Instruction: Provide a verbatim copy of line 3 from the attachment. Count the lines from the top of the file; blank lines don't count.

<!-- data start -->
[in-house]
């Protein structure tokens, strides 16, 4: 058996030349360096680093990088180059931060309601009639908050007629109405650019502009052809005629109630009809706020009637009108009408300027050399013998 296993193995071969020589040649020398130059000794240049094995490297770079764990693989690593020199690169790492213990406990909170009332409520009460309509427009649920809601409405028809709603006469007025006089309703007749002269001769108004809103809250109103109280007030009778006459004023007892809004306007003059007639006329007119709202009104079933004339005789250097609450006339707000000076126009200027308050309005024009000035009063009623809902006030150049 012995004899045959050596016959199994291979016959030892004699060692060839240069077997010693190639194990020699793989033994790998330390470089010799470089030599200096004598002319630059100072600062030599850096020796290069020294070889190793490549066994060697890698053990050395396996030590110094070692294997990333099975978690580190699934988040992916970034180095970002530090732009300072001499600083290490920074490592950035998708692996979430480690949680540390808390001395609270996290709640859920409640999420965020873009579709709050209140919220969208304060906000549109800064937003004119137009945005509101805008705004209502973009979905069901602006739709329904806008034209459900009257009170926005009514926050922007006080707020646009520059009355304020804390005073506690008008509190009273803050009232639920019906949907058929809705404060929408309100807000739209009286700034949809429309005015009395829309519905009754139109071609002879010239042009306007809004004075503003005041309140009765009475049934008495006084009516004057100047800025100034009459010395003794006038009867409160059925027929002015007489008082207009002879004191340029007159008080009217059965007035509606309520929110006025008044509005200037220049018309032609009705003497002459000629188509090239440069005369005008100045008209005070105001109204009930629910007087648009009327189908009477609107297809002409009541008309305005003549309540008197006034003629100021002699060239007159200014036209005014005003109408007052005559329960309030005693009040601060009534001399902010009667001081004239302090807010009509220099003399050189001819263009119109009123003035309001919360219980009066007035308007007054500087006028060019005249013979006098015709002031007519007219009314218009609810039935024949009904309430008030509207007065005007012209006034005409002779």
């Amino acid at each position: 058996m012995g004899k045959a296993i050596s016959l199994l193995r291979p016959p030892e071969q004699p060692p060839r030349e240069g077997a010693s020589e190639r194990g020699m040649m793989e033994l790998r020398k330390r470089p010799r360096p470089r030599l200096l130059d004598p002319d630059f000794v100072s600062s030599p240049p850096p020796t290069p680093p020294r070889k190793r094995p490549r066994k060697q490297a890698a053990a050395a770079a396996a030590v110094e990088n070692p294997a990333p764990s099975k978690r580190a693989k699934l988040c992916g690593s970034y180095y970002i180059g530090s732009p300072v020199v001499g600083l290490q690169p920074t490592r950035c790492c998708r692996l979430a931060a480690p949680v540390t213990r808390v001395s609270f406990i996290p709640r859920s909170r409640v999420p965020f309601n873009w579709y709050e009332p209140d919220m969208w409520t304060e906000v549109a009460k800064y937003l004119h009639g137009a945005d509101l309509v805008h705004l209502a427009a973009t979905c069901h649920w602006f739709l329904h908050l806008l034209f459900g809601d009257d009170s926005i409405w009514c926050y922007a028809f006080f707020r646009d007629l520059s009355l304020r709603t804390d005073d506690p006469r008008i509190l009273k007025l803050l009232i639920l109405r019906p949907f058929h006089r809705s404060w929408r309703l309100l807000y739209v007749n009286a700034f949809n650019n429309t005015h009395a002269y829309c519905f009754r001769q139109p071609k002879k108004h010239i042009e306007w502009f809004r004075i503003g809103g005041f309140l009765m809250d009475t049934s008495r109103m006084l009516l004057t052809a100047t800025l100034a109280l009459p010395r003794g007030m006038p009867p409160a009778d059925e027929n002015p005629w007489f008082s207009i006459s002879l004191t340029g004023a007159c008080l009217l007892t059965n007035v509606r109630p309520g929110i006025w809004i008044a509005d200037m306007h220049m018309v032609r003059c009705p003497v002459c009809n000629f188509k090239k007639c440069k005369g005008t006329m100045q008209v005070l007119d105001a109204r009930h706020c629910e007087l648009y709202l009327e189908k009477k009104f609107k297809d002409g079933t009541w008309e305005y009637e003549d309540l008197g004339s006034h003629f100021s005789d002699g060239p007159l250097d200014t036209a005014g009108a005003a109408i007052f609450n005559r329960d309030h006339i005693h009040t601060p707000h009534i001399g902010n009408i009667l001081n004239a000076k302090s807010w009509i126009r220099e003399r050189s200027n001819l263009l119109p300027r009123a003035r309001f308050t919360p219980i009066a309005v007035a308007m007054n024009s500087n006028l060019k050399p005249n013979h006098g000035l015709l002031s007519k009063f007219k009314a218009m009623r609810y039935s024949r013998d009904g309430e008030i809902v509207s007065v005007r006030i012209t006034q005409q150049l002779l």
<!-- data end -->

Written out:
């Amino acid at each position: 058996m012995g004899k045959a296993i050596s016959l199994l193995r291979p016959p030892e071969q004699p060692p060839r030349e240069g077997a010693s020589e190639r194990g020699m040649m793989e033994l790998r020398k330390r470089p010799r360096p470089r030599l200096l130059d004598p002319d630059f000794v100072s600062s030599p240049p850096p020796t290069p680093p020294r070889k190793r094995p490549r066994k060697q490297a890698a053990a050395a770079a396996a030590v110094e990088n070692p294997a990333p764990s099975k978690r580190a693989k699934l988040c992916g690593s970034y180095y970002i180059g530090s732009p300072v020199v001499g600083l290490q690169p920074t490592r950035c790492c998708r692996l979430a931060a480690p949680v540390t213990r808390v001395s609270f406990i996290p709640r859920s909170r409640v999420p965020f309601n873009w579709y709050e009332p209140d919220m969208w409520t304060e906000v549109a009460k800064y937003l004119h009639g137009a945005d509101l309509v805008h705004l209502a427009a973009t979905c069901h649920w602006f739709l329904h908050l806008l034209f459900g809601d009257d009170s926005i409405w009514c926050y922007a028809f006080f707020r646009d007629l520059s009355l304020r709603t804390d005073d506690p006469r008008i509190l009273k007025l803050l009232i639920l109405r019906p949907f058929h006089r809705s404060w929408r309703l309100l807000y739209v007749n009286a700034f949809n650019n429309t005015h009395a002269y829309c519905f009754r001769q139109p071609k002879k108004h010239i042009e306007w502009f809004r004075i503003g809103g005041f309140l009765m809250d009475t049934s008495r109103m006084l009516l004057t052809a100047t800025l100034a109280l009459p010395r003794g007030m006038p009867p409160a009778d059925e027929n002015p005629w007489f008082s207009i006459s002879l004191t340029g004023a007159c008080l009217l007892t059965n007035v509606r109630p309520g929110i006025w809004i008044a509005d200037m306007h220049m018309v032609r003059c009705p003497v002459c009809n000629f188509k090239k007639c440069k005369g005008t006329m100045q008209v005070l007119d105001a109204r009930h706020c629910e007087l648009y709202l009327e189908k009477k009104f609107k297809d002409g079933t009541w008309e305005y009637e003549d309540l008197g004339s006034h003629f100021s005789d002699g060239p007159l250097d200014t036209a005014g009108a005003a109408i007052f609450n005559r329960d309030h006339i005693h009040t601060p707000h009534i001399g902010n009408i009667l001081n004239a000076k302090s807010w009509i126009r220099e003399r050189s200027n001819l263009l119109p300027r009123a003035r309001f308050t919360p219980i009066a309005v007035a308007m007054n024009s500087n006028l060019k050399p005249n013979h006098g000035l015709l002031s007519k009063f007219k009314a218009m009623r609810y039935s024949r013998d009904g309430e008030i809902v509207s007065v005007r006030i012209t006034q005409q150049l002779l």